Environmental Values 11(2002): 27-47. doi: 10.3197/096327102129340966
A recurring question about cost-benefit analysis (CBA) concerns its scope. CBA is a decision-making method frequently employed in environmental policy-making, in which things which have no market price are treated as if they were commodities. They are given a monetary value, a form of price. But it is widely held that some things cannot be meaningfully priced, thus substantially limiting the scope of CBA. The aim of this paper is to test some aspects of this broad claim, focusing on problems of incomparability and incommensurability. In particular, the role of rough equality as a putative form of comparison is investigated. I argue that while an assessment of the full significance of rough equality for practical decision-making awaits resolution of a number of important technical questions, it does not provide a strong enough form of comparison to support CBA.
KEYWORDS: environmental valuation, cost-benefit analysis, incomparability, incommensurability, commodification, rough equality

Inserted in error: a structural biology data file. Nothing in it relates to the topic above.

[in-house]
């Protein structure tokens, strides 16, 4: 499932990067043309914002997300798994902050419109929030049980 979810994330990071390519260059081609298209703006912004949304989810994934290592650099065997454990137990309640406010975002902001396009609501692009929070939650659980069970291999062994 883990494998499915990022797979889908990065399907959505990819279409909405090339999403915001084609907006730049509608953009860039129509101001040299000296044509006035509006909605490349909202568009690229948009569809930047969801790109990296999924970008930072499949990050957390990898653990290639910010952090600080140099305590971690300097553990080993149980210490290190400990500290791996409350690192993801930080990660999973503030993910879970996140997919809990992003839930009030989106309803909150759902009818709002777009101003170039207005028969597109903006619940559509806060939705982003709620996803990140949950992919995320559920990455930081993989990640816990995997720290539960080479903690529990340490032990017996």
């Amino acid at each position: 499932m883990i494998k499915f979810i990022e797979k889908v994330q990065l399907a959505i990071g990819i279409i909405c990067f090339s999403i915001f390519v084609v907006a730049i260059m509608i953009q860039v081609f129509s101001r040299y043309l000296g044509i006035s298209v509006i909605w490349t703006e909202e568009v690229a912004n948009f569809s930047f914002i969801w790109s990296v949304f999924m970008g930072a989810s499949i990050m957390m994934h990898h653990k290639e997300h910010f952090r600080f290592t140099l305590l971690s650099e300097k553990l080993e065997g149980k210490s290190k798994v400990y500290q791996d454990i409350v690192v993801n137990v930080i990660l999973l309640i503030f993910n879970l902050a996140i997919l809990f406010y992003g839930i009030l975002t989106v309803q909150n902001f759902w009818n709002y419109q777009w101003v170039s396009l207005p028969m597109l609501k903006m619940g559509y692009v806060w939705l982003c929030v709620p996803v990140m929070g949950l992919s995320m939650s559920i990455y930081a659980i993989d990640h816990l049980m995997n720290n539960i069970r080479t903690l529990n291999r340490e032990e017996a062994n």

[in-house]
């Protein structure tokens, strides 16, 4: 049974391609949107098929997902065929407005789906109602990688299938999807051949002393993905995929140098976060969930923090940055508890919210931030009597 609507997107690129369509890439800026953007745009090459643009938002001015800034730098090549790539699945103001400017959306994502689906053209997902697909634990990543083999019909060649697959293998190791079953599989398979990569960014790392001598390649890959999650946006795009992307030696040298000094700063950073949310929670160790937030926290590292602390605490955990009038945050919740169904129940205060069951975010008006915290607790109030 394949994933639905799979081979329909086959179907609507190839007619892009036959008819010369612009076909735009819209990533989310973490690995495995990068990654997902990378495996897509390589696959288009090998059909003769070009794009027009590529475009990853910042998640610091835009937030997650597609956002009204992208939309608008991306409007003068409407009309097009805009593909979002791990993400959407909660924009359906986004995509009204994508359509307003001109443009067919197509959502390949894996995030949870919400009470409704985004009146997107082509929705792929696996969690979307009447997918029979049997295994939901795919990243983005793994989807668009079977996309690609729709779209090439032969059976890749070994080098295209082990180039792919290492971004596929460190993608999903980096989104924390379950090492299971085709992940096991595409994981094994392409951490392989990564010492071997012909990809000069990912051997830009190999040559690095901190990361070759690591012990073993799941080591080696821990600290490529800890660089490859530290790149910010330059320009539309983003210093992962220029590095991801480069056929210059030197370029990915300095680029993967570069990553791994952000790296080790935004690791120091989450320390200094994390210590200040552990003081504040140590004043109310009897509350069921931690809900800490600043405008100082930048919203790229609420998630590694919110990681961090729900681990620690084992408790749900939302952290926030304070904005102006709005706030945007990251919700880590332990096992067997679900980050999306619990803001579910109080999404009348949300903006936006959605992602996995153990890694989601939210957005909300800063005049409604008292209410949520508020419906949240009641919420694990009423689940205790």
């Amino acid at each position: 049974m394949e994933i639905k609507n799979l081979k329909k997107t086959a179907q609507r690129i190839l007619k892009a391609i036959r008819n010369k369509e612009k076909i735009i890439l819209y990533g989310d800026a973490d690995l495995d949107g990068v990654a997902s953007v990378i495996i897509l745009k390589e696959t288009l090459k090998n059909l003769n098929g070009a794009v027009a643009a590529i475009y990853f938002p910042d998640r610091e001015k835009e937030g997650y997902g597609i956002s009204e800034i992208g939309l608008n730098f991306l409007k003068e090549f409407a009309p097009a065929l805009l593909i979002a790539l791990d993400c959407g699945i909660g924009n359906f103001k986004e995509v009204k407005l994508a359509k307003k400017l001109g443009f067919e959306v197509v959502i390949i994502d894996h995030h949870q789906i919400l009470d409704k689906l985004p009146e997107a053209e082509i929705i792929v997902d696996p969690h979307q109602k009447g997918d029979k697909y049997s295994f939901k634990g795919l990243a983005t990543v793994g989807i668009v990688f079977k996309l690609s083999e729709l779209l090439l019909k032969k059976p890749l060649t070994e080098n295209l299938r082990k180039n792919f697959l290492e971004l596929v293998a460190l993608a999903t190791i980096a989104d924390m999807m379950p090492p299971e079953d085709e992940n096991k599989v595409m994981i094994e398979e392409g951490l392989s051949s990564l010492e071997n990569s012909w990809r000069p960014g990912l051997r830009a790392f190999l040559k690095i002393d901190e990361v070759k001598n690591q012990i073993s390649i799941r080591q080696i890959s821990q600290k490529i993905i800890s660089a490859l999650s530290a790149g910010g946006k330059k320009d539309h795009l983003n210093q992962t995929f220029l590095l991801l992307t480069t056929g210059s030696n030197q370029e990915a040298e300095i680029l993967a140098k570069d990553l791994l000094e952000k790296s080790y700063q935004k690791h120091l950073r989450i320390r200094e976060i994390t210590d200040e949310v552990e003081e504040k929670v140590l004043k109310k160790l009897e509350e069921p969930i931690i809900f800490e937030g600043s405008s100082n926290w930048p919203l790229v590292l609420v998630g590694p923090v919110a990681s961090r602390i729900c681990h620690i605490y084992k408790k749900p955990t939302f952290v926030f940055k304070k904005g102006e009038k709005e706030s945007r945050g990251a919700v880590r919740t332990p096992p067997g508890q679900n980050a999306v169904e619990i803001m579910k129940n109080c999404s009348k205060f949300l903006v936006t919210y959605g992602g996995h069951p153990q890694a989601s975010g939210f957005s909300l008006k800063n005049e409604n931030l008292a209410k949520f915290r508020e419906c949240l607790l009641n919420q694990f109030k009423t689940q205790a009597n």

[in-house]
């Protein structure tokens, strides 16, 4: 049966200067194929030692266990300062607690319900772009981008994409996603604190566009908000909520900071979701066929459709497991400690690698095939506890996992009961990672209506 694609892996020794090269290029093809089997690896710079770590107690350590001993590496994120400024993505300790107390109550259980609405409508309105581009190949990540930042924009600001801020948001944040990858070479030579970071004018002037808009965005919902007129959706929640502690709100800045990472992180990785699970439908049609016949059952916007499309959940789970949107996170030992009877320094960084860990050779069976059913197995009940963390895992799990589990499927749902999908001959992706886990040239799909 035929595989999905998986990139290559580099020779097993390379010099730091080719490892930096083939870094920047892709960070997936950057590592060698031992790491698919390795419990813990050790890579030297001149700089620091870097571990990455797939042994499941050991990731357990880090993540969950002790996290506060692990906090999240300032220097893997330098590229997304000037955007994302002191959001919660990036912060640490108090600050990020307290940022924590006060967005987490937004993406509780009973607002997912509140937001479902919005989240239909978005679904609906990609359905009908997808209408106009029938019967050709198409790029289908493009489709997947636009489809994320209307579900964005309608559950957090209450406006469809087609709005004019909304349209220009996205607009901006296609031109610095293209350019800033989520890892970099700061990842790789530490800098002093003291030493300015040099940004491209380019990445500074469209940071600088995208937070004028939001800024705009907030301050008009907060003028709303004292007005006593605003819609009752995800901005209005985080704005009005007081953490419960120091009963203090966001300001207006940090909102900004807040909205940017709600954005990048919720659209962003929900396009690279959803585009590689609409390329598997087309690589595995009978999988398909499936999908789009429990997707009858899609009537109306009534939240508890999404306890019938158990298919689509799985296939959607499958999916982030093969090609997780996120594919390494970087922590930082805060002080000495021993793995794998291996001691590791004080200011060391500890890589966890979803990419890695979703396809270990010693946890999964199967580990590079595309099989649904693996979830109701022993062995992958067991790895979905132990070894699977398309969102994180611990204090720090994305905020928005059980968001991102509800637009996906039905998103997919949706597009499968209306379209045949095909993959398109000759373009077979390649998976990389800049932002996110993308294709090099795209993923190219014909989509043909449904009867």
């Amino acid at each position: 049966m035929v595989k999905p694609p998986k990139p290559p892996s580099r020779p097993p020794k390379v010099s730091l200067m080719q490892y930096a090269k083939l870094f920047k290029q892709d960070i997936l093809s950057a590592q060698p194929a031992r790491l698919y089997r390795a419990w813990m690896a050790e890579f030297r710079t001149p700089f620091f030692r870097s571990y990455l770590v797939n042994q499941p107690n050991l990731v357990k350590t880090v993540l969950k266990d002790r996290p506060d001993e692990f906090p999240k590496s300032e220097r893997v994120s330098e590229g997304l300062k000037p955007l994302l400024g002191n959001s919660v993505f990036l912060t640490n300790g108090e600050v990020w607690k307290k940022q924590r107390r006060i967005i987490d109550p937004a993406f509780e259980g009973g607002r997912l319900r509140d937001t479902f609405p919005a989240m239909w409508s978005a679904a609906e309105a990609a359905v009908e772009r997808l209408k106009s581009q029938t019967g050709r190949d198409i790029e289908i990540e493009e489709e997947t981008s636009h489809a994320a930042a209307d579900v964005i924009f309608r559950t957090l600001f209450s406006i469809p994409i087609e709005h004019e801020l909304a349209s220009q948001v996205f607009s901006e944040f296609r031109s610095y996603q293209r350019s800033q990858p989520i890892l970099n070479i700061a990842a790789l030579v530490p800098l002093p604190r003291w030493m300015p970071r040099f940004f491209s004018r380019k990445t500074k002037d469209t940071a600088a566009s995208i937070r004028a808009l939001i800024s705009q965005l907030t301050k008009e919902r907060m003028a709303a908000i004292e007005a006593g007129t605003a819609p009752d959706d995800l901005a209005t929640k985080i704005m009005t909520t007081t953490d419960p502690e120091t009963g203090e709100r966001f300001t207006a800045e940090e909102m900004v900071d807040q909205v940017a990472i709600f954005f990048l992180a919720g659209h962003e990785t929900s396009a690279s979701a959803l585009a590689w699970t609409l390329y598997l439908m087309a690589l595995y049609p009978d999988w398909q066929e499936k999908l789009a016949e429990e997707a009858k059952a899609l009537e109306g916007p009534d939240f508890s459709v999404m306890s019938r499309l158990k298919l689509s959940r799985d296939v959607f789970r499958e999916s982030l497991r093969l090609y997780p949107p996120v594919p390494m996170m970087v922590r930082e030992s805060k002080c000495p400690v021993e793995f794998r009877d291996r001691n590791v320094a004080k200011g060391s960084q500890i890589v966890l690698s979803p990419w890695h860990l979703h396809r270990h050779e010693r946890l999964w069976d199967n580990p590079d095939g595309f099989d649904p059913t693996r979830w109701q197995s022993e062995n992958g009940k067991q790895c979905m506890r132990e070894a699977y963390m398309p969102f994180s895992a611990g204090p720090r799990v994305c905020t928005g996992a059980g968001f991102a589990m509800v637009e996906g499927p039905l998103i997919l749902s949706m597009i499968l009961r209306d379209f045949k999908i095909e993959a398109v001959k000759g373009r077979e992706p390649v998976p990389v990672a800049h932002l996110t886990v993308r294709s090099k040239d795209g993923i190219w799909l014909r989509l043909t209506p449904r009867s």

CITATIONS in other Environmental Values articles:
Realms of Value: Conflicting Natural Resource Values and Incommensurability. Sarah Fleisher Trainor
Natura economica in Environmental ValuationKatrine Soma
Non-Market Coordination: Towards an Ecological Response to Austrian Economics. Dan Greenwood
This article is available online (PDF format) from Ingenta Journals. Access is free if your institution subscribes to Environmental Values. Reprints of this article can be ordered from ingenta or the British Library Document Supply Service
Contact the publishers for subscriptions and back numbers of Environmental Values.
THE WHITE HORSE PRESS
The Old Vicarage, Winwick
Cambridgeshire, PE28 5PN, UK
Tel: +44 1832 293222